Another reason for my cutting ties with the UMC is their polity.  In my opinion, the bishops of the UMC have far too much power, and I could not pursue ordination in a denomination that has that much power over its clergy.  Let me explain, while the bishops of the church have power to affect Methodist doctrine and polity, that is not my qualm.  Let us say that I get a job as chaplain of a school that I like.  I enjoy my work there, and I like the people I am around.  A new bishop is elected to the South Carolina conference.  She is someone I have never met or spoken to before, but the day after she takes office, she can look at her roster of clergy and find my name.  She could call me and tell me she needs me to pastor a church in Ninety Six, SC[5], and I would have to go.  I cannot, after investing so much time in my education, make the commitment to potentially be someone’s migratory, indentured servant.  I applaud anyone who has made this commitment, but I cannot and could not do so.[6]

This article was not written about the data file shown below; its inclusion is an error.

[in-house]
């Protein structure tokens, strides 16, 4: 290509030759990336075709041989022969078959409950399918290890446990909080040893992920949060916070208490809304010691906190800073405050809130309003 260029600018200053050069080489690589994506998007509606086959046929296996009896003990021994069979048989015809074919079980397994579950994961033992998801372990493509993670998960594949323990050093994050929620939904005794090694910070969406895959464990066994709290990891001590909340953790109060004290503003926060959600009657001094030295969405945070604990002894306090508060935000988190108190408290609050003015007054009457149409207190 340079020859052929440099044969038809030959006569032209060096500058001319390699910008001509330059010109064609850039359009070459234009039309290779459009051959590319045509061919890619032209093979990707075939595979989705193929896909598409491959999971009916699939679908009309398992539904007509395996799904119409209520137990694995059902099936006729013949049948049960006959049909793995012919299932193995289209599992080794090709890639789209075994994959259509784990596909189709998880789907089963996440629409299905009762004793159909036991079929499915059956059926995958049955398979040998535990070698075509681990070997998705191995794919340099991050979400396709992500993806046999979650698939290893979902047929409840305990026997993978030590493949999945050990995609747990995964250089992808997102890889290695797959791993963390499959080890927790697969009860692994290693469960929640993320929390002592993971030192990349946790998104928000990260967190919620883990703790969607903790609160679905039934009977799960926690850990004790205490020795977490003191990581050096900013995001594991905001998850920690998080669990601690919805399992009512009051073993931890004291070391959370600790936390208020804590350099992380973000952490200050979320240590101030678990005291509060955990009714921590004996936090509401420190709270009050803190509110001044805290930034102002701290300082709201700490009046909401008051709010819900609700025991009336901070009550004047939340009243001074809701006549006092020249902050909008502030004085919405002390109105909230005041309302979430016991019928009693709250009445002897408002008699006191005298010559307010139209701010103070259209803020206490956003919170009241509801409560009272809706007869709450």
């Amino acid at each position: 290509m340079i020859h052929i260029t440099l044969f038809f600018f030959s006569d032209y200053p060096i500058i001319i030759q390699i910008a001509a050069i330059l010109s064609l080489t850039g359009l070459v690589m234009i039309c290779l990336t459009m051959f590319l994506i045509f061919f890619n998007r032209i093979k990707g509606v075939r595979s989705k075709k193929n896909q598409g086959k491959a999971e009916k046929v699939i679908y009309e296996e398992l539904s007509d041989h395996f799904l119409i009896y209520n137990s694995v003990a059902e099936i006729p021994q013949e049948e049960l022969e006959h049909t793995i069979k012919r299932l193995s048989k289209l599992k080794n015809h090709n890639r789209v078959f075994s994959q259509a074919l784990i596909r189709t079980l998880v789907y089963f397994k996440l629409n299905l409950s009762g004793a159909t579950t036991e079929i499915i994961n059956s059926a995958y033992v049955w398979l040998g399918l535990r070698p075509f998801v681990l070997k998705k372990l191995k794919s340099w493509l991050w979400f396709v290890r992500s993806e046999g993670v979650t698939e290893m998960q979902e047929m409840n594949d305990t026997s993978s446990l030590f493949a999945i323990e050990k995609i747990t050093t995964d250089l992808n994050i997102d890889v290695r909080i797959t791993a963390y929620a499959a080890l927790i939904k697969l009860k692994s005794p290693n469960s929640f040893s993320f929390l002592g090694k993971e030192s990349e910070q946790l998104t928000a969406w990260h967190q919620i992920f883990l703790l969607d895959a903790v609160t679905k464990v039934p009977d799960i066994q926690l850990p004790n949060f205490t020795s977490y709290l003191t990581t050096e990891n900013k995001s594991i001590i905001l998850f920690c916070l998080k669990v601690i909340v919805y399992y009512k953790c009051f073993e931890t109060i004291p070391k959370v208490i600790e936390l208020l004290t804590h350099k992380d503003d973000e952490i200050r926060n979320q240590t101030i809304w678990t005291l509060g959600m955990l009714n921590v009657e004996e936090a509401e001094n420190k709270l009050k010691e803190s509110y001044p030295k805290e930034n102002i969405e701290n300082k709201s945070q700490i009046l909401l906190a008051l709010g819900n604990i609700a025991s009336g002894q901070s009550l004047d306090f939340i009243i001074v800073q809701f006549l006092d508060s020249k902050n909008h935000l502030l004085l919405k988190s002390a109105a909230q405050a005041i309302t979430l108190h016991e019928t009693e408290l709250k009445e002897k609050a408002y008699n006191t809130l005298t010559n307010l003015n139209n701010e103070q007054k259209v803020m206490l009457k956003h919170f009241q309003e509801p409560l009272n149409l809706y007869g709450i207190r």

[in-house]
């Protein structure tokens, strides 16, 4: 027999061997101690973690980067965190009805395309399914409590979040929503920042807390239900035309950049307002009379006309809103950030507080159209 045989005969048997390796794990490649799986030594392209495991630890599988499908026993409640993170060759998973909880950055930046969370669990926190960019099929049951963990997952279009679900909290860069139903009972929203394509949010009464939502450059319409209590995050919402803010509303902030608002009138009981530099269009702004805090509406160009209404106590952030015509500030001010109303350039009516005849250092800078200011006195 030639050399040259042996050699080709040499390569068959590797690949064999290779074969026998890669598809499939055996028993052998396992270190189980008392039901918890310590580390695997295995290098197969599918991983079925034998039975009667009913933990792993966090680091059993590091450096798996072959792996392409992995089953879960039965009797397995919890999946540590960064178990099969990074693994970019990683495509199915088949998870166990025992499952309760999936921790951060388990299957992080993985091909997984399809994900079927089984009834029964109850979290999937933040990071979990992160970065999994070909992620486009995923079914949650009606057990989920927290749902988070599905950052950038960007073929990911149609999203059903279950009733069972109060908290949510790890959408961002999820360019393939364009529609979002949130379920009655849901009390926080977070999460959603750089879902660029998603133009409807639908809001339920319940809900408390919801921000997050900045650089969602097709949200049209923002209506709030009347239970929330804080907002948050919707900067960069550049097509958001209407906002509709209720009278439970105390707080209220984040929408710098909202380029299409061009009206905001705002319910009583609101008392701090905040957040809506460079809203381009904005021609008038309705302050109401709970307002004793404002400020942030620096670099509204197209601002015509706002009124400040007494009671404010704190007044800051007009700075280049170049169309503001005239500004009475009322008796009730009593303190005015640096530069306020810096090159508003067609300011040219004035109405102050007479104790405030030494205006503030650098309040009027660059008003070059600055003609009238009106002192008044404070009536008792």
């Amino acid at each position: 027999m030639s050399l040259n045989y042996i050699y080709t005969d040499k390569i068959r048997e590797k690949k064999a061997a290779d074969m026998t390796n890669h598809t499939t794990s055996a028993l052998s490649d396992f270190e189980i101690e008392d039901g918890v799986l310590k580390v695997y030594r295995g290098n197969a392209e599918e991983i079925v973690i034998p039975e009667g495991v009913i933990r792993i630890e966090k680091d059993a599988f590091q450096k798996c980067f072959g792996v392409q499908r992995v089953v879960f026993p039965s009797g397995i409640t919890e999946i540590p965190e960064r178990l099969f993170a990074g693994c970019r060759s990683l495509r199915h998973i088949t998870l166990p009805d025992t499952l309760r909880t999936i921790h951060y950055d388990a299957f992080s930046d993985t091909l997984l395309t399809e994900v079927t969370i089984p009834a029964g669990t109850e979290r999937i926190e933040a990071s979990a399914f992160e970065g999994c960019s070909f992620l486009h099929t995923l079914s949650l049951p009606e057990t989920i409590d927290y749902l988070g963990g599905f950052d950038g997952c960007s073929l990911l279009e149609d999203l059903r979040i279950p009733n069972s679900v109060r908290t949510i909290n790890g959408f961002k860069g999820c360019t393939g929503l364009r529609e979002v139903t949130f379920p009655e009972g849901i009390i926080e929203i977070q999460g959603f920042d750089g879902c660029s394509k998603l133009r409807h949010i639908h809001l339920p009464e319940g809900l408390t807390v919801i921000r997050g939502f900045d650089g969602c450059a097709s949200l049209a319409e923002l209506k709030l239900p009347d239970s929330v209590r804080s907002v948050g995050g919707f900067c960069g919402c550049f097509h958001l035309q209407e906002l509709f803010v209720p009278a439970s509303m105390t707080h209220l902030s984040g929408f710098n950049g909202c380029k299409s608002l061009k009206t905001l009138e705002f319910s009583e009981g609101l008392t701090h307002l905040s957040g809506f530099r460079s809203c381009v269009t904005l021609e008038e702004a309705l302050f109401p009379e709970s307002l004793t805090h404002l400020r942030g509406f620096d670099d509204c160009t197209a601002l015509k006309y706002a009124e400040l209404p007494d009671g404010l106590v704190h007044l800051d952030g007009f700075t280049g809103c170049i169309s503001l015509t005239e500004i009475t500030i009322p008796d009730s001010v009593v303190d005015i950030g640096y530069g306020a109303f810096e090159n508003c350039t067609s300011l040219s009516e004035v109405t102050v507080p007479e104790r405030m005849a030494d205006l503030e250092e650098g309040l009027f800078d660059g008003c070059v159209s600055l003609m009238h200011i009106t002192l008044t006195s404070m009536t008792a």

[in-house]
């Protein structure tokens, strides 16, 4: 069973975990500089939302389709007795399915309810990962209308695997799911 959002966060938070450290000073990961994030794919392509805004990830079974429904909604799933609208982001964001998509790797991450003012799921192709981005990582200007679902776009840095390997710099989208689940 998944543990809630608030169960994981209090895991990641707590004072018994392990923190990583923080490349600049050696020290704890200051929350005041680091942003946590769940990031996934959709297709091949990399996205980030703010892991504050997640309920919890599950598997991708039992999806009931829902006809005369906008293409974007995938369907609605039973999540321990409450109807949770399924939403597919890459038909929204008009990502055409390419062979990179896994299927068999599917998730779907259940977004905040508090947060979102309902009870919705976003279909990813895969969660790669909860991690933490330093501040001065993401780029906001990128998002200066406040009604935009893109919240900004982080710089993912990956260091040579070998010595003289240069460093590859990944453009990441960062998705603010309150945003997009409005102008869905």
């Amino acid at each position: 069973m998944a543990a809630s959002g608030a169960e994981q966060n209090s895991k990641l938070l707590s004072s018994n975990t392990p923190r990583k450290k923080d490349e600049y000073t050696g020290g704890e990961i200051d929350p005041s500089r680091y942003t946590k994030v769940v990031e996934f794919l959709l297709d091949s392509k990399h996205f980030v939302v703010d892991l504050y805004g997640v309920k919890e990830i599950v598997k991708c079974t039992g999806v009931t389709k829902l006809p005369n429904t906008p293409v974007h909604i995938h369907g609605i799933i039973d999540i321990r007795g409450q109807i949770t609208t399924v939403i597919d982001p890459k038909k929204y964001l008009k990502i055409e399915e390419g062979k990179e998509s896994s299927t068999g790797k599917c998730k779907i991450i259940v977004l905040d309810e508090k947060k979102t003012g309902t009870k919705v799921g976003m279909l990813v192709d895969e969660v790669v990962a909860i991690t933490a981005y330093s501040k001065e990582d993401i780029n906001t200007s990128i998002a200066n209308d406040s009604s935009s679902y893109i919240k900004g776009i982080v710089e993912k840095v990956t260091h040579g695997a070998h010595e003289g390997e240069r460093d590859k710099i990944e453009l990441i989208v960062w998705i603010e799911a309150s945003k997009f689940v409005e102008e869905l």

Undoubtedly, however, the biggest qualm I have with the United Methodist Church is their stubbornness in keeping homosexuality as “incompatible” with the church.  The General Conference that took place a few weeks ago and the treatment of homosexual members and allies there confirmed this for me.  I believe that someday I will be ordained, for I do not expect that God will leave me alone on this point.[7]  I believe that ordination is primarily about being a representative of Christ’s love for the world.  Christ died for the salvation of all, and he did not talk about homosexuality at all.  There is no way that I could bring myself to proclaim God’s love as a member of a denomination that proclaims it is not for some people because of their sexuality.  I can’t do it, and I pray for all of those who feel the way I do but have to do so in the United Methodist Church anyway.